The reports of the National Family Health Survey (NFHS-4) show the decline in modern contraceptive methods from 53.5% from 56.3% in NFHS-3 [20]. The low level of contraceptive use has been attributed, among other factors, to poor awareness of these methods among women [21,22,23], poor health infrastructure, and transportation facilities that hinder the approach to family planning services [8]. According to the NFHS-4 report, the high level of unmet need of family planning is 12.9% in India which makes the situation worse [20]. Thus, low uptake of contraceptives can be considered an essential reason for deteriorating maternal complications and promoting short birth intervals. Therefore, family planning needs to be promoted among women for better maternal and newborn health. There is ample literature [24,25,26] on postpartum contraceptives, but only a few studies that studies the duration of initiation of contraceptive use after giving birth. Also, there is a need to understand the various determinants of contraceptive methods used after the resumption of sexual relations following a delivery.

Today, as we know that India has entered the phase of rapid urbanization, with 34% of the population residing in urban areas [22]. This phase of increase in urbanization has led to an increase in urban poor residents, with about a quarter of 400 million of them being classified as urban poor. When we compare the health of urban poor women with rural, we find that they are equally undernourished or even worse than rural, but this disparity is masked by urban averages [27]. The health scenario of the urban poor is disadvantaged as the rural poor [28, 29]. It is a general belief that the urban population is at a high advantage in terms of health and economic conditions, but the proliferation of informal urban settlements (slums) that are increasingly absorbing the maximum of the urban population is at worse or at par with a rural population [30]. The characteristics of informal urban settlements include high population densities, widespread poverty and unemployment, criminality, insecure living conditions, and low-quality housing, poor hygiene, lack of access to water and sanitation facilities, as well as poor infrastructure, and exclusion from public and basic social services [30, 31]. The above-mentioned characteristics of urban area are associated with thedeterioration in urban health and social indicators, and especially the adverse outcomes in relation to Sexual and Reproductive Health Rights [32,33,34,35]. So, in order to further emphasize the situation of urban poor women, we have examined several objectives in this study.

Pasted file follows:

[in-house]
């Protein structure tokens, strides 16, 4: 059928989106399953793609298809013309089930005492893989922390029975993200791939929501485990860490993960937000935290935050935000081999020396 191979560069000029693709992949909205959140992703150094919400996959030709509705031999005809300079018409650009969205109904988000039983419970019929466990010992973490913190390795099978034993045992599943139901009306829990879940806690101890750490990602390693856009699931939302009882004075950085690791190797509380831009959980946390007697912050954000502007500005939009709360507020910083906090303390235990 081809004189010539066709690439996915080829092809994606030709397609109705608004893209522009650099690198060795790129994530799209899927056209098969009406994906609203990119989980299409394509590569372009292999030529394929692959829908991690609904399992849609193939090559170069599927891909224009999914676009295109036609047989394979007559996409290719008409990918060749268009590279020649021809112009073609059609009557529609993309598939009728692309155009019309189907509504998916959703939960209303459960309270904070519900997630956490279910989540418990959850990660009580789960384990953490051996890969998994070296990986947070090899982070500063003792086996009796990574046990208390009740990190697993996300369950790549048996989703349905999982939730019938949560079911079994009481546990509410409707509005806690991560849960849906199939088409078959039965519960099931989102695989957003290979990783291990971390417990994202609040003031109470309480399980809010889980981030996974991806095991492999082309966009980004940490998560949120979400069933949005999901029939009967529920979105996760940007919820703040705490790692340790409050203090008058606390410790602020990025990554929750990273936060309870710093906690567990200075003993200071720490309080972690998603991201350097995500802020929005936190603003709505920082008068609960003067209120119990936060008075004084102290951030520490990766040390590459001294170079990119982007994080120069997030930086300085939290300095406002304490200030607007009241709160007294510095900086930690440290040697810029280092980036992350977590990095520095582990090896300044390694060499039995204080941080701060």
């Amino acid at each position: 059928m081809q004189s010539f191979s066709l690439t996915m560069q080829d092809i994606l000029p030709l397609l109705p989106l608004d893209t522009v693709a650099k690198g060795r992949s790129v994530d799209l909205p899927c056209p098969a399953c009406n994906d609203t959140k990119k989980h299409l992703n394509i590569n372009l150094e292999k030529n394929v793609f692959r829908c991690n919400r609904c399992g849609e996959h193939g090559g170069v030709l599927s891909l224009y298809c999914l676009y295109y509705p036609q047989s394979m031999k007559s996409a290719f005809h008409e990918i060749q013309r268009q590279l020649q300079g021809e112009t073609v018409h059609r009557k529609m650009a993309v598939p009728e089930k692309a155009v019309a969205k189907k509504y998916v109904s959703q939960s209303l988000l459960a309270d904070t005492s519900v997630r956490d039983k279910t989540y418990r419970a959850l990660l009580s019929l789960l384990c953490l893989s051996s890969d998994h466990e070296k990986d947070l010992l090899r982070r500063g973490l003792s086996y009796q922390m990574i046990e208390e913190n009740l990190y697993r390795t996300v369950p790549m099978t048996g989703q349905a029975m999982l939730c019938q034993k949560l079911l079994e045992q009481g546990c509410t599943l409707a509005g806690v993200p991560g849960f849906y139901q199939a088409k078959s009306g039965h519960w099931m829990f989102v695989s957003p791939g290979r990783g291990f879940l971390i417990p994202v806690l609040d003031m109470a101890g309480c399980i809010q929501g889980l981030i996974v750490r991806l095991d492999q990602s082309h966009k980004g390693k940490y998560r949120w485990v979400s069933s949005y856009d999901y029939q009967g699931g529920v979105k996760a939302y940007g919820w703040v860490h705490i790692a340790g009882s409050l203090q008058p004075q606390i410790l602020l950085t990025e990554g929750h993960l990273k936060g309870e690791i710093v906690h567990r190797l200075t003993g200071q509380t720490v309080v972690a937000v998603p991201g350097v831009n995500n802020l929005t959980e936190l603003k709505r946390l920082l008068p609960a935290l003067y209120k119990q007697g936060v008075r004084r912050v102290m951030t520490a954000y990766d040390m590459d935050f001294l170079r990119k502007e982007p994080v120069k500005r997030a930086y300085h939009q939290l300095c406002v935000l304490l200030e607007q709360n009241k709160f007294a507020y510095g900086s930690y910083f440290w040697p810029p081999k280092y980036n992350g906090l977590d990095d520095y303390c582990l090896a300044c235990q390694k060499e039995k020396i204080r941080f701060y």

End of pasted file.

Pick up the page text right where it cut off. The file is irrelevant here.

Objectives of the study

The objectives of this study were as follows:

  • To identify women initiating the use of any method of contraception within 12 months after childbirth.

  • To analyze the differentials in the timing of initiation of modern spacing contraceptives within 12 months of childbirthby selected socioeconomic and demographic factors (Fig. 1).

  • To examine the differential in the timing of initiation of modern spacing contraception within 12 months of childbirth between rural and urban poor women after adjusting for the selected covariates.

    Figure 1 graphically shows the conceptual framework of the study.

Fig. 1
figure 1

Conceptual framework of the study


Defining urban poverty

In the present study, urban sample was segregated into two parts: the poorest and poor quintiles representing theurbanpoor whereas rest represent the urban non-poor while rural sample was not disaggregated into two parts. In this way, the whole sample was divided into three parts; Rural, Urban Poor and Urban Non-Poor. To check the consistency of our definition, we compared our estimates of urban poor with that given by planning commission (2013) with Tendulkar methodology.

Analytical sample

For fulfilling objectives of our study, we followed calendar history of every woman who gave birth during 13–60 months of calendar so that we can get 12 months follow up for each selected woman. In the present objective, left censored cases were events experienced by women before calendar start and were not the interest of study subject. Applying these selection criteria, the final study sample was 140,893 (weighted n = 136,953) women age15-49 (Fig. 2).

Fig. 2
figure 2

Study sample for Postpartum Family Planning (PPFP) analysis, India, NFHS-4